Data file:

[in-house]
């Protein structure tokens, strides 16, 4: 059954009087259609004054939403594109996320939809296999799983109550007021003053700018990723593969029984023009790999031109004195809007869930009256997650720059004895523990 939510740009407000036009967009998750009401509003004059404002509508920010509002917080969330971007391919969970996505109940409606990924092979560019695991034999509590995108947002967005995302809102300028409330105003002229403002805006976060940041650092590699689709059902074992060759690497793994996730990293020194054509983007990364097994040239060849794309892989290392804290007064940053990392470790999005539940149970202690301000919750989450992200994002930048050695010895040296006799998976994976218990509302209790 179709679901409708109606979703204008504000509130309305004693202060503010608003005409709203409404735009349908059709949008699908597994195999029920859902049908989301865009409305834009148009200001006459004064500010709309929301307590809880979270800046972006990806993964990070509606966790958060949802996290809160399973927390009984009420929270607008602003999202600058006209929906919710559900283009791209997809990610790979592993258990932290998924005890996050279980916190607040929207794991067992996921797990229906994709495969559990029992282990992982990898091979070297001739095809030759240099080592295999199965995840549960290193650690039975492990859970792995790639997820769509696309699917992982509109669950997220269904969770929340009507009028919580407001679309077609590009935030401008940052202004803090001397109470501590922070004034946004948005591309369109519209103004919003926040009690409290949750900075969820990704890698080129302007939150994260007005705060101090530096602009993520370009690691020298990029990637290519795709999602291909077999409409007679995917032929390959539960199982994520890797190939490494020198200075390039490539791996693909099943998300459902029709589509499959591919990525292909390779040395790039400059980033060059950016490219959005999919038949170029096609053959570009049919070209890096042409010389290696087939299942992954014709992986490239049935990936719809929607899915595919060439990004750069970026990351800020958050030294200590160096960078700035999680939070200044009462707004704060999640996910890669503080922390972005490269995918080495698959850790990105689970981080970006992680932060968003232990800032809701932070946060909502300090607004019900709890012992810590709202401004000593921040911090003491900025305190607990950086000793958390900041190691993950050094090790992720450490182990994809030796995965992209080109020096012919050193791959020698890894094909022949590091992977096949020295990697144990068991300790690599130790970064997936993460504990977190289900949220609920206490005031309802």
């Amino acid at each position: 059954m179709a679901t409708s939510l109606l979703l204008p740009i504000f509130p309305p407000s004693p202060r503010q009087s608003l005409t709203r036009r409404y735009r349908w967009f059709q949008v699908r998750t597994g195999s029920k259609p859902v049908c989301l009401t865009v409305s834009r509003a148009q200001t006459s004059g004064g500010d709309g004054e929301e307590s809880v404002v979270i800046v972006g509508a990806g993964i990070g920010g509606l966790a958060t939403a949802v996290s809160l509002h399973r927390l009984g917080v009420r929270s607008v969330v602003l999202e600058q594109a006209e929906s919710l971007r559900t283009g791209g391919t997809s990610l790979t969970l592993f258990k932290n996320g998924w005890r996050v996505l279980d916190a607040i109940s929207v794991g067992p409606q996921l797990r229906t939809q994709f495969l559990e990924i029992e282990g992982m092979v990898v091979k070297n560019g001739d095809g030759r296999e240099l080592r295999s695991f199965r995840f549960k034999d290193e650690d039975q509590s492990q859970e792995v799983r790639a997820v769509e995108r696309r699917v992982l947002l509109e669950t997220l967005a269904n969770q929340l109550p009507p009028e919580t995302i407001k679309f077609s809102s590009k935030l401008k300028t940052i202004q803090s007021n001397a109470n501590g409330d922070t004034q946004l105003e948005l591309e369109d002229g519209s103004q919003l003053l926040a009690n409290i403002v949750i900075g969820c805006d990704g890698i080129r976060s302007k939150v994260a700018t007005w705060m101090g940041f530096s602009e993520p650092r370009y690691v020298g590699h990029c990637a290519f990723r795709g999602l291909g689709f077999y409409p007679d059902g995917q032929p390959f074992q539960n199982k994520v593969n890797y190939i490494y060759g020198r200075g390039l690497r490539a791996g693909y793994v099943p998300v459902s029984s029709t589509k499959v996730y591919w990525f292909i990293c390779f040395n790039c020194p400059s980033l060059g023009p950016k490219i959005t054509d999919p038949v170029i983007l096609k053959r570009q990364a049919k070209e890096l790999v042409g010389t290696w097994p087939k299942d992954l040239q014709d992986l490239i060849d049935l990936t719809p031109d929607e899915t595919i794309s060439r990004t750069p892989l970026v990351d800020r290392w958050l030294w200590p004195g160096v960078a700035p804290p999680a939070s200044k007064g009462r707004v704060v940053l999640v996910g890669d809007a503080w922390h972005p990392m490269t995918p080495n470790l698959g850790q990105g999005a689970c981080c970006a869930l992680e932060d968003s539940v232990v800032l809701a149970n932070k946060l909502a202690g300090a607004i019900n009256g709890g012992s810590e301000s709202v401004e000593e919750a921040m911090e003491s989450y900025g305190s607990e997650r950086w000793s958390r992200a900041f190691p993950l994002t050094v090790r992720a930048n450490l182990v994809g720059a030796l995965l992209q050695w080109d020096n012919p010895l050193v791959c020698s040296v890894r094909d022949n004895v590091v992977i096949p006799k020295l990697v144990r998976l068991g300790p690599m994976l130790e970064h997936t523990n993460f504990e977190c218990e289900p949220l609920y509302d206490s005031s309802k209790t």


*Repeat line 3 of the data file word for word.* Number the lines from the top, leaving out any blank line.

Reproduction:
């Amino acid at each position: 059954m179709a679901t409708s939510l109606l979703l204008p740009i504000f509130p309305p407000s004693p202060r503010q009087s608003l005409t709203r036009r409404y735009r349908w967009f059709q949008v699908r998750t597994g195999s029920k259609p859902v049908c989301l009401t865009v409305s834009r509003a148009q200001t006459s004059g004064g500010d709309g004054e929301e307590s809880v404002v979270i800046v972006g509508a990806g993964i990070g920010g509606l966790a958060t939403a949802v996290s809160l509002h399973r927390l009984g917080v009420r929270s607008v969330v602003l999202e600058q594109a006209e929906s919710l971007r559900t283009g791209g391919t997809s990610l790979t969970l592993f258990k932290n996320g998924w005890r996050v996505l279980d916190a607040i109940s929207v794991g067992p409606q996921l797990r229906t939809q994709f495969l559990e990924i029992e282990g992982m092979v990898v091979k070297n560019g001739d095809g030759r296999e240099l080592r295999s695991f199965r995840f549960k034999d290193e650690d039975q509590s492990q859970e792995v799983r790639a997820v769509e995108r696309r699917v992982l947002l509109e669950t997220l967005a269904n969770q929340l109550p009507p009028e919580t995302i407001k679309f077609s809102s590009k935030l401008k300028t940052i202004q803090s007021n001397a109470n501590g409330d922070t004034q946004l105003e948005l591309e369109d002229g519209s103004q919003l003053l926040a009690n409290i403002v949750i900075g969820c805006d990704g890698i080129r976060s302007k939150v994260a700018t007005w705060m101090g940041f530096s602009e993520p650092r370009y690691v020298g590699h990029c990637a290519f990723r795709g999602l291909g689709f077999y409409p007679d059902g995917q032929p390959f074992q539960n199982k994520v593969n890797y190939i490494y060759g020198r200075g390039l690497r490539a791996g693909y793994v099943p998300v459902s029984s029709t589509k499959v996730y591919w990525f292909i990293c390779f040395n790039c020194p400059s980033l060059g023009p950016k490219i959005t054509d999919p038949v170029i983007l096609k053959r570009q990364a049919k070209e890096l790999v042409g010389t290696w097994p087939k299942d992954l040239q014709d992986l490239i060849d049935l990936t719809p031109d929607e899915t595919i794309s060439r990004t750069p892989l970026v990351d800020r290392w958050l030294w200590p004195g160096v960078a700035p804290p999680a939070s200044k007064g009462r707004v704060v940053l999640v996910g890669d809007a503080w922390h972005p990392m490269t995918p080495n470790l698959g850790q990105g999005a689970c981080c970006a869930l992680e932060d968003s539940v232990v800032l809701a149970n932070k946060l909502a202690g300090a607004i019900n009256g709890g012992s810590e301000s709202v401004e000593e919750a921040m911090e003491s989450y900025g305190s607990e997650r950086w000793s958390r992200a900041f190691p993950l994002t050094v090790r992720a930048n450490l182990v994809g720059a030796l995965l992209q050695w080109d020096n012919p010895l050193v791959c020698s040296v890894r094909d022949n004895v590091v992977i096949p006799k020295l990697v144990r998976l068991g300790p690599m994976l130790e970064h997936t523990n993460f504990e977190c218990e289900p949220l609920y509302d206490s005031s309802k209790t």